under some circumstances, be determined with better resolution than the data to

ensure that it is nonnegative. This requires the image grid to be finer than the data

grid,sotheimageisNyquistsampledwithintherequisiteimagebandwidth.Inthat

case, the number of image values is not equal to the number of data points, and the

point-response function is not a square matrix. Conversely, if the image is known

to be more bandwidth-limited than the data, or if the signal-to-noise ratio is low,

so the high-k components are uncertain, we may choose a coarser discretization

of the image than the data.

In the case of a convolution, the discretization is greatly simplified by using

Equation 2 to give:

?

Note that Equation 9 assumes that the data and image grids have the same spacing,

and the point-response function takes a different form than in Equation 8. Like the

expected data and the image, H is also an n-point vector, not an n × n matrix.

(Recall that n refers to the total number of grid points, e.g., for a 2D array n =

nx× ny.) Discrete convolutions of the form of Equation 9 have a discrete Fourier

analog of Equation 3 and can be computed efficiently by fast Fourier transform

techniques (e.g., Press et al. 2002). When the image grid needs to be more finely

spaced than the data, the convolution is performed on the image grid and then

sampled at the positions of the pixels on the coarser grid.

Mi=

j

Hi−jIj.

(9)

2.7. Noise

A major additional factor limiting image reconstruction is noise due to measure-

ment errors. The measured data actually consist of the expected data Miplus

measurement errors:

Di= Mi+ Ni= (H ⊗ I)i+ Ni=

?

H(xi,y)I(y)dy + Ni.

(10)

The discrete form of Equation 10 is obtained in analogy with Equation 8.

Measurement errors fall into two categories. Systematic errors are recurring

errors caused by erroneous measurement processes or failure to take into account

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physical effects that modify the measurements. In addition, there are random,

irreproducible errors that vary from one measurement to the next. Because we do

notknowandcannotpredictwhatarandomerrorwillbeinanygivenmeasurement,

we can at best deal with random errors statistically, assuming that they are random

realizationsofsomeparentstatisticaldistribution.Inimaging,themostcommonly

encounteredparentstatisticaldistributionsaretheGaussian,ornormal,distribution

and the Poisson distribution (Section 4.2).

To be explicit, consider a trial solution to Equation 10,ˆI(y), and compute the

residuals

Ri= Di− Mi= Di−

?

H(xi,y)ˆI(y)dy.

(11)

Theimagemodelisanacceptablesolutionoftheinverseproblemiftheresidualsare

consistentwiththeparentstatisticaldistributionofthenoise.Thedatamodelisthen

our estimate of the reproducible signal in the measurements, and the residuals are

our estimate of the irreproducible noise. There is something wrong with the image

model if the residuals show systematic structure or if their statistical distribution

differs significantly from the parent statistical distribution. Examples would be if

its mean is not zero, or if the distribution is skewed, too broad, or too narrow. After

the fit is completed, it is therefore imperative to apply diagnostic tests to rule out

problems with the fit. Some of the most useful diagnostic tools are goodness of fit,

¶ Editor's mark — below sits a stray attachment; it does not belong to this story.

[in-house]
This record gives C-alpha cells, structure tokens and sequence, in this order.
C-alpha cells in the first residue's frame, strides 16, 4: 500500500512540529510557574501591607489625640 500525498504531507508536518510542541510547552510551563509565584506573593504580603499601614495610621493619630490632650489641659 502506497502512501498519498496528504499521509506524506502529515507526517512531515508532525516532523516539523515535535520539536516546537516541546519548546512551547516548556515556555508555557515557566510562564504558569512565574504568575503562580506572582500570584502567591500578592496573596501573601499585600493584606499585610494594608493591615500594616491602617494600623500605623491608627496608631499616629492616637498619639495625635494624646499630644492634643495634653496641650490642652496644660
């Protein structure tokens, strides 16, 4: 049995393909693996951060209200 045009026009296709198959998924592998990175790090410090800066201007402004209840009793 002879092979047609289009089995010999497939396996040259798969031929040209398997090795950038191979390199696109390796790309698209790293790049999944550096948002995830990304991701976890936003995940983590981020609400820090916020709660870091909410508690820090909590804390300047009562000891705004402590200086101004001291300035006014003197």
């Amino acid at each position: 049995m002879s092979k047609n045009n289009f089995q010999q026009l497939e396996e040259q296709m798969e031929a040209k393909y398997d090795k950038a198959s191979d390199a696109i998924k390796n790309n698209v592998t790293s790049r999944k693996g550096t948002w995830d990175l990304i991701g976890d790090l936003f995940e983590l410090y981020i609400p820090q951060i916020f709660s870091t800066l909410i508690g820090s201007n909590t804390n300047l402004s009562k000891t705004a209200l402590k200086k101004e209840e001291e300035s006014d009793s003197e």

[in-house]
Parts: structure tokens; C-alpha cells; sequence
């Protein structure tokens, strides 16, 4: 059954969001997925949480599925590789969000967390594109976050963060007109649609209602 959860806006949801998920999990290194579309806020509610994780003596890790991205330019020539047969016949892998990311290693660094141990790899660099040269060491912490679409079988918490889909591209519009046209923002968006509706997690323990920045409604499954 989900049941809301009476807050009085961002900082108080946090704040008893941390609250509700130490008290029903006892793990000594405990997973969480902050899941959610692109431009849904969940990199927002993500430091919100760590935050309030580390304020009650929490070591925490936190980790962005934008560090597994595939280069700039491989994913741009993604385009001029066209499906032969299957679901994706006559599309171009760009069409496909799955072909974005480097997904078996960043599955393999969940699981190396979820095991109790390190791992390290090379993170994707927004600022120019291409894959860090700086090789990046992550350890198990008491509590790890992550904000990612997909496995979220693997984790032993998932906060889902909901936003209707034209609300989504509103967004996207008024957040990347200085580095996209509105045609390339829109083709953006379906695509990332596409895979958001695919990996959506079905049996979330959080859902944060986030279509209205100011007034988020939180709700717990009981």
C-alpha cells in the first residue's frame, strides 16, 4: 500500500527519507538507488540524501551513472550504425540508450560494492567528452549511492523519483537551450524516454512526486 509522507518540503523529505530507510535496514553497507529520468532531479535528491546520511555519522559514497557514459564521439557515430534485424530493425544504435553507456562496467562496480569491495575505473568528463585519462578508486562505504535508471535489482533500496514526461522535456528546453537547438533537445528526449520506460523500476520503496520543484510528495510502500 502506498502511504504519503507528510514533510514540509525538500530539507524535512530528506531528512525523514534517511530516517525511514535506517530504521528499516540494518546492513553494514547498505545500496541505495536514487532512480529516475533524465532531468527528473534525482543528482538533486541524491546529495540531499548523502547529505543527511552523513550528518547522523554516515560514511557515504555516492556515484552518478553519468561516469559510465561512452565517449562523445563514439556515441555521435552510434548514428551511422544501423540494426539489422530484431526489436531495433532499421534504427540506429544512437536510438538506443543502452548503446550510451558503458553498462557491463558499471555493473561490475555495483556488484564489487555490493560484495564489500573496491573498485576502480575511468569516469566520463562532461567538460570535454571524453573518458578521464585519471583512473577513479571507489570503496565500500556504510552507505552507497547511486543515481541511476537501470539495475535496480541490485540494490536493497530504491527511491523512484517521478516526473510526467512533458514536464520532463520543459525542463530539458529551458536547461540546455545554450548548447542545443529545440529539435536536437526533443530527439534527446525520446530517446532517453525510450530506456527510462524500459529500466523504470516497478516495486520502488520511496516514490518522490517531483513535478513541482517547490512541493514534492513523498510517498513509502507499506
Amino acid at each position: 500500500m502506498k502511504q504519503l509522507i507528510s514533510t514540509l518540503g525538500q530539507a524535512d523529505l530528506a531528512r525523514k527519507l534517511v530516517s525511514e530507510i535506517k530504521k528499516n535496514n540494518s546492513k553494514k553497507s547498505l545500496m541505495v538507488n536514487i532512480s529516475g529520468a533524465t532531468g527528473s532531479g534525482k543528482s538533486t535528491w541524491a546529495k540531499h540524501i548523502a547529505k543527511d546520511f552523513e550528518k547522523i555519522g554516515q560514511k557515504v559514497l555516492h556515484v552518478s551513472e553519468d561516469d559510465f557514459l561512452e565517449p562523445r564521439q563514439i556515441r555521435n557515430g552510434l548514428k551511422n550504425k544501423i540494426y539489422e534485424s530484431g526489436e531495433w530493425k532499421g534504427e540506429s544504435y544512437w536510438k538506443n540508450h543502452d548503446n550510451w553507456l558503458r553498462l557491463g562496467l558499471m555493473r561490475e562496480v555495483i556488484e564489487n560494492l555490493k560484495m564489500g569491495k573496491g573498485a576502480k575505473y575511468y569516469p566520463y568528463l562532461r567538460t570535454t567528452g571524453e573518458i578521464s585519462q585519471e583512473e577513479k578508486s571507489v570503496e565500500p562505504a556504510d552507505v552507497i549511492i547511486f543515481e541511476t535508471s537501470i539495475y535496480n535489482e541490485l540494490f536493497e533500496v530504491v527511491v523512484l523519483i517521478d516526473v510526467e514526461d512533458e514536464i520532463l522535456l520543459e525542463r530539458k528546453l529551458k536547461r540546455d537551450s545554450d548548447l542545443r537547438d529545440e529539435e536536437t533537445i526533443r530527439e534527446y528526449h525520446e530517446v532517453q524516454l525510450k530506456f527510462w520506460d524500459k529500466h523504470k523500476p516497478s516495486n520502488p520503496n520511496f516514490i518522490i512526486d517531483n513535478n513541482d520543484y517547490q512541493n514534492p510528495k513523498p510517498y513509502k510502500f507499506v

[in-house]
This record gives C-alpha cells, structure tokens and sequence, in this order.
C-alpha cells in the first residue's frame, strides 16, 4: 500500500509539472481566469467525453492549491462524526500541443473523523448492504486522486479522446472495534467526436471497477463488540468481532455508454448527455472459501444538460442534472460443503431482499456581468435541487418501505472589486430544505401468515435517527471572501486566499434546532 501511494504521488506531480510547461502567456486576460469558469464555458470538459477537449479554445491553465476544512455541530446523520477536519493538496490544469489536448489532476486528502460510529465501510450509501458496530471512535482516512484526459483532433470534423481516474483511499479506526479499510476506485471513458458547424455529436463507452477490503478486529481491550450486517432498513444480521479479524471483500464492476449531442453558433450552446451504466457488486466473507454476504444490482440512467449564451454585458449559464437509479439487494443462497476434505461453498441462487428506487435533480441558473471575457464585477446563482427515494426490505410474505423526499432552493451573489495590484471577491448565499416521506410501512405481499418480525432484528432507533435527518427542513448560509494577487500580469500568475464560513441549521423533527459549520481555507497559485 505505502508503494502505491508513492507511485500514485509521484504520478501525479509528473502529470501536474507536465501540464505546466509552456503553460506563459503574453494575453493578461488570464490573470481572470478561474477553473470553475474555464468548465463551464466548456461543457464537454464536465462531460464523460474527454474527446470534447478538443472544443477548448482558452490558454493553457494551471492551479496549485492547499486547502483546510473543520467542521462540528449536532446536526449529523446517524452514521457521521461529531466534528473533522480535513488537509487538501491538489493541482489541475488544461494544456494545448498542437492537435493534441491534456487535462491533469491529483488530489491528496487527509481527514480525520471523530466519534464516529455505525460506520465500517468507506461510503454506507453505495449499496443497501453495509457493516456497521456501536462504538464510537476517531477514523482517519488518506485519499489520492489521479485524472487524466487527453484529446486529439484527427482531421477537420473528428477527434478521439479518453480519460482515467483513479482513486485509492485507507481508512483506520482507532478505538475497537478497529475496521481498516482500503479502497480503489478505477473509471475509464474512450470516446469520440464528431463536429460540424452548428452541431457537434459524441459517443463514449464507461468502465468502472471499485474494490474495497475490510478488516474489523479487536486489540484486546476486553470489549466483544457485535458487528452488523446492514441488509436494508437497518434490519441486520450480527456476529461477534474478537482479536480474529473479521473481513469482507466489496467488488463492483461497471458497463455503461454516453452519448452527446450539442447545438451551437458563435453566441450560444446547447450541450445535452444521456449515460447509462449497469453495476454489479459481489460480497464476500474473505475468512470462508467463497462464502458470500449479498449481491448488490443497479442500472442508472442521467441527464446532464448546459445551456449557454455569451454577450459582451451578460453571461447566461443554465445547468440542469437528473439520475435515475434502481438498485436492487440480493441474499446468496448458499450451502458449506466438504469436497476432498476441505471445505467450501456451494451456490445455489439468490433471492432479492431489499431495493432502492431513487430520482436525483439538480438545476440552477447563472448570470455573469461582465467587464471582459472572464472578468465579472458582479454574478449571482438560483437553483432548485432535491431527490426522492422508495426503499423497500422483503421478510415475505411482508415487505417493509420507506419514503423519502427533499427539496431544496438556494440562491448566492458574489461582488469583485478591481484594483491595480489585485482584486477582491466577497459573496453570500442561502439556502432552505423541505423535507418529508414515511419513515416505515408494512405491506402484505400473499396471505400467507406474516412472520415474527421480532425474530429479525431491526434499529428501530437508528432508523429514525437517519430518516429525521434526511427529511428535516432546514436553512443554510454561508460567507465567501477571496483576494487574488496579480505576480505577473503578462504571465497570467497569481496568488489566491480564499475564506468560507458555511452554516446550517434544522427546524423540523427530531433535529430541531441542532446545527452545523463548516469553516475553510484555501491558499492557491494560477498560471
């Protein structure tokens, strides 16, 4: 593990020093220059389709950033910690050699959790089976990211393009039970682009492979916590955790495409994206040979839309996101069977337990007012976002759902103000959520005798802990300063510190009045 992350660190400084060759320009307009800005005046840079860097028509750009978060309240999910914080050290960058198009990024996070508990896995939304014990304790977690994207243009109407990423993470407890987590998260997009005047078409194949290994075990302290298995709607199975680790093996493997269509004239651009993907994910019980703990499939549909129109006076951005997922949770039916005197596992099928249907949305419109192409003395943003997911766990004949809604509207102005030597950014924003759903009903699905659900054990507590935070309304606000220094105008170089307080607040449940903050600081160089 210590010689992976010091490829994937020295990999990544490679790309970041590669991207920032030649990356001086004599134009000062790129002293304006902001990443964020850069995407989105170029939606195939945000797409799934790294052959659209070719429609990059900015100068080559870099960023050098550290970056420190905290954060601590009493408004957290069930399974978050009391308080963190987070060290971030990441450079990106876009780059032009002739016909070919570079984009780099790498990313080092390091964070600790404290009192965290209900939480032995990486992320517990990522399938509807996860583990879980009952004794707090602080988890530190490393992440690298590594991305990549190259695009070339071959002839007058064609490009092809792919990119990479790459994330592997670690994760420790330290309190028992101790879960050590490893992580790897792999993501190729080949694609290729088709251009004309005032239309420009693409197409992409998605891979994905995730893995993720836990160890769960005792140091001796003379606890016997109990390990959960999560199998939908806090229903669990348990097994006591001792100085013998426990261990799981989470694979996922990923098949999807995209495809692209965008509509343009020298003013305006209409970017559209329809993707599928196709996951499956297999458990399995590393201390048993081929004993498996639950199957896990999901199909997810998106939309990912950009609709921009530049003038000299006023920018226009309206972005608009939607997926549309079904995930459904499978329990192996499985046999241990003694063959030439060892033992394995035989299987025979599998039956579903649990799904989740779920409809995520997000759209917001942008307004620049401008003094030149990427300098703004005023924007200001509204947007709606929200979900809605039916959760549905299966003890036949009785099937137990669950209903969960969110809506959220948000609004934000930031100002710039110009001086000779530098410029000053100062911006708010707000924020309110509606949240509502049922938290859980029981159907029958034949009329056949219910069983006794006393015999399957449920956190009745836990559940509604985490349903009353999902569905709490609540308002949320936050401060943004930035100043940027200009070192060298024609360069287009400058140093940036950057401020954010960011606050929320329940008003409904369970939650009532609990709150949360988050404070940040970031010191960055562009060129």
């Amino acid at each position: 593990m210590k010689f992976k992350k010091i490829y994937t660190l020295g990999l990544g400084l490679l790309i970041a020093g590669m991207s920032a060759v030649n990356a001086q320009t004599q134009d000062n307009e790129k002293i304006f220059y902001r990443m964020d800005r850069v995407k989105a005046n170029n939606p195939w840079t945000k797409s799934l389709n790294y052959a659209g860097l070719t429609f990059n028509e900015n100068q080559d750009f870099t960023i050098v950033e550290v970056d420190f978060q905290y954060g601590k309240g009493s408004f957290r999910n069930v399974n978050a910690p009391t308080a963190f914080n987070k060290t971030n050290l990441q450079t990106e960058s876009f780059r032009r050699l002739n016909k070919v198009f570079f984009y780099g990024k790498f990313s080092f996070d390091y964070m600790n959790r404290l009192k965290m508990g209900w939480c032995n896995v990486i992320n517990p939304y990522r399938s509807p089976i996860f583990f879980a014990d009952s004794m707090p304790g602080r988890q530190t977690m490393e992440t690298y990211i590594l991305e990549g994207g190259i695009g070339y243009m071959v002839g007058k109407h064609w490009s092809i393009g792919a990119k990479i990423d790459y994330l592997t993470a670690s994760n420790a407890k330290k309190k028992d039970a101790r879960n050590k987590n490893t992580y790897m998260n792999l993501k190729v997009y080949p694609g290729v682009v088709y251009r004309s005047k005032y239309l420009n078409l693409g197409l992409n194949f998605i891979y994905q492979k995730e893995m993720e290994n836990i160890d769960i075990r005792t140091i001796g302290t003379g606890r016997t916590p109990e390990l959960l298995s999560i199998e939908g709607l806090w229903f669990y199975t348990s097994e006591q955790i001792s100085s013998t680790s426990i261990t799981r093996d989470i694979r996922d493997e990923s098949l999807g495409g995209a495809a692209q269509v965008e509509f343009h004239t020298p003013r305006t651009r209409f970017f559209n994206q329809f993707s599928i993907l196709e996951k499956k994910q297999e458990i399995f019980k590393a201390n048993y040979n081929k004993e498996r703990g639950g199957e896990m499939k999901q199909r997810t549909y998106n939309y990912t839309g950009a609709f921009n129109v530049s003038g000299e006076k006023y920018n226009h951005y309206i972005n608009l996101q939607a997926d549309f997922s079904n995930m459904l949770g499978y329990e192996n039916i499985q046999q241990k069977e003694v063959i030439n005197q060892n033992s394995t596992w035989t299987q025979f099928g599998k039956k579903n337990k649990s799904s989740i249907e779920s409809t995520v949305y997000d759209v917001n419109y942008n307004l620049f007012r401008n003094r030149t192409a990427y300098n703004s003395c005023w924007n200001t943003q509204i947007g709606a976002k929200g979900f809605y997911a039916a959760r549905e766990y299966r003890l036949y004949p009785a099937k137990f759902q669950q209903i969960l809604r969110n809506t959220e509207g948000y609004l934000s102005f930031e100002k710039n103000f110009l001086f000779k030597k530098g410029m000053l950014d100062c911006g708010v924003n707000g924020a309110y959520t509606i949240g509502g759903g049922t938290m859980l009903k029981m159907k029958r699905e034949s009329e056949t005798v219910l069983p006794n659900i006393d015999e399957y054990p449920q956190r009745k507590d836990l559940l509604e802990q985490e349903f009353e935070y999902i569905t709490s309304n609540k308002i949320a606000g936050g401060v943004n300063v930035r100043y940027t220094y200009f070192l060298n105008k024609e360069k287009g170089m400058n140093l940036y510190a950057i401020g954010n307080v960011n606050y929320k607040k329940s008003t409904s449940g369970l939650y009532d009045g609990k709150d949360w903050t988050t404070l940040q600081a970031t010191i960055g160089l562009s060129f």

analysis of the statistical distribution of the residuals and their spatial correlations,

and parameter error estimation (Sections 4 and 5).

2.8. Instability of Image Reconstruction

Image reconstruction is unfortunately an ill-posed problem. Mathematicians con-

sider a problem to be well posed if its solution (a) exists, (b) is unique, and (c)

is continuous under infinitesimal changes of the input. The problem is ill posed

if it violates any of the three conditions. The concept goes back to Hadamard

(1902, 1923). Scientists and engineers are usually less concerned with existence

and uniqueness and worry more about the stability of the solution.

In image reconstruction, the main challenge is to prevent measurement errors

in the input data from being amplified to unacceptable artifacts in the recon-

structed image. Stated as a discrete set of linear equations, the ill-posed nature

of image reconstruction can be quantified by the condition number of the point-

response-function matrix. The condition number of a square matrix is defined as

the ratio between its largest and smallest (in magnitude) eigenvalues (e.g., Press

et al. 2002).2A singular matrix has an infinite condition number and no unique

solution. An ill-posed problem has a large condition number, and the solution is

sensitive to small changes in the input data.

2If the number of data and image points is not equal, then the point-response function is not

square, and its condition number is not strictly defined. We can then use the square root of

the condition number of HTH, where HTis the transpose of H.

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PUETTER ? GOSNELL ? YAHIL

Howlargeistheconditionnumber?Arealisticpoint-responsefunctioncanblur

the image over a few pixels. In this case, the highest k components of the image

are strongly suppressed by the point-response function. In other words, the high-

k components correspond to eigenfunctions of the point-response function with

very small eigenvalues. Hence, there is no escape from a large condition number.

Equations 8 or 9 can therefore not be solved in their present, unrestricted forms.

Either the equations must be modified, or the solutions must be projected away